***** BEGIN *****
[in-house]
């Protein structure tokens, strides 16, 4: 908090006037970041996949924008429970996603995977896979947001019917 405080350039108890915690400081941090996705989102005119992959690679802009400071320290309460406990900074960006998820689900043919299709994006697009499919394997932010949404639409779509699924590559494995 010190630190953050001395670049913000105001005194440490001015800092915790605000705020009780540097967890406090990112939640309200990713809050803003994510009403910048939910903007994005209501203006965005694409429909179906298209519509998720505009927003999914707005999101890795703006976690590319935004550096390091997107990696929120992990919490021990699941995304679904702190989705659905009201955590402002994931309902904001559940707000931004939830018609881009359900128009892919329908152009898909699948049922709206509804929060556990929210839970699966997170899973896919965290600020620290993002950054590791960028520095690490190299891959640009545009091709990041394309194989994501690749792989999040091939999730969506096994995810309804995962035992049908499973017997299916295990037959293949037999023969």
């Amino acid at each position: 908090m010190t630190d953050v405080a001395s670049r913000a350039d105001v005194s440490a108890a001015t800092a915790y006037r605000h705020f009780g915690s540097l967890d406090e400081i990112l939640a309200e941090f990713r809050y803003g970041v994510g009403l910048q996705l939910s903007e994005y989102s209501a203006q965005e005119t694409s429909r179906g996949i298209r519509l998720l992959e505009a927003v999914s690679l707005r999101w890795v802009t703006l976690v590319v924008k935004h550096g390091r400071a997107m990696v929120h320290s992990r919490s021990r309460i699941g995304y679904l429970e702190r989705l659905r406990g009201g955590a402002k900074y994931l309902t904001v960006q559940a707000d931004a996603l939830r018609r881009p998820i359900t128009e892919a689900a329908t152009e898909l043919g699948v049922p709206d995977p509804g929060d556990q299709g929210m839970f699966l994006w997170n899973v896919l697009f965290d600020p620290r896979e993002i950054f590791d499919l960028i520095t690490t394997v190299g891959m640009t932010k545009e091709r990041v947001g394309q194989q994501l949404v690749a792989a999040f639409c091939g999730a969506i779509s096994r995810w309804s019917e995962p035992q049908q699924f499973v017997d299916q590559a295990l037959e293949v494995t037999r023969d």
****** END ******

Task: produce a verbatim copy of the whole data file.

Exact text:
[in-house]
């Protein structure tokens, strides 16, 4: 908090006037970041996949924008429970996603995977896979947001019917 405080350039108890915690400081941090996705989102005119992959690679802009400071320290309460406990900074960006998820689900043919299709994006697009499919394997932010949404639409779509699924590559494995 010190630190953050001395670049913000105001005194440490001015800092915790605000705020009780540097967890406090990112939640309200990713809050803003994510009403910048939910903007994005209501203006965005694409429909179906298209519509998720505009927003999914707005999101890795703006976690590319935004550096390091997107990696929120992990919490021990699941995304679904702190989705659905009201955590402002994931309902904001559940707000931004939830018609881009359900128009892919329908152009898909699948049922709206509804929060556990929210839970699966997170899973896919965290600020620290993002950054590791960028520095690490190299891959640009545009091709990041394309194989994501690749792989999040091939999730969506096994995810309804995962035992049908499973017997299916295990037959293949037999023969």
């Amino acid at each position: 908090m010190t630190d953050v405080a001395s670049r913000a350039d105001v005194s440490a108890a001015t800092a915790y006037r605000h705020f009780g915690s540097l967890d406090e400081i990112l939640a309200e941090f990713r809050y803003g970041v994510g009403l910048q996705l939910s903007e994005y989102s209501a203006q965005e005119t694409s429909r179906g996949i298209r519509l998720l992959e505009a927003v999914s690679l707005r999101w890795v802009t703006l976690v590319v924008k935004h550096g390091r400071a997107m990696v929120h320290s992990r919490s021990r309460i699941g995304y679904l429970e702190r989705l659905r406990g009201g955590a402002k900074y994931l309902t904001v960006q559940a707000d931004a996603l939830r018609r881009p998820i359900t128009e892919a689900a329908t152009e898909l043919g699948v049922p709206d995977p509804g929060d556990q299709g929210m839970f699966l994006w997170n899973v896919l697009f965290d600020p620290r896979e993002i950054f590791d499919l960028i520095t690490t394997v190299g891959m640009t932010k545009e091709r990041v947001g394309q194989q994501l949404v690749a792989a999040f639409c091939g999730a969506i779509s096994r995810w309804s019917e995962p035992q049908q699924f499973v017997d299916q590559a295990l037959e293949v494995t037999r023969d």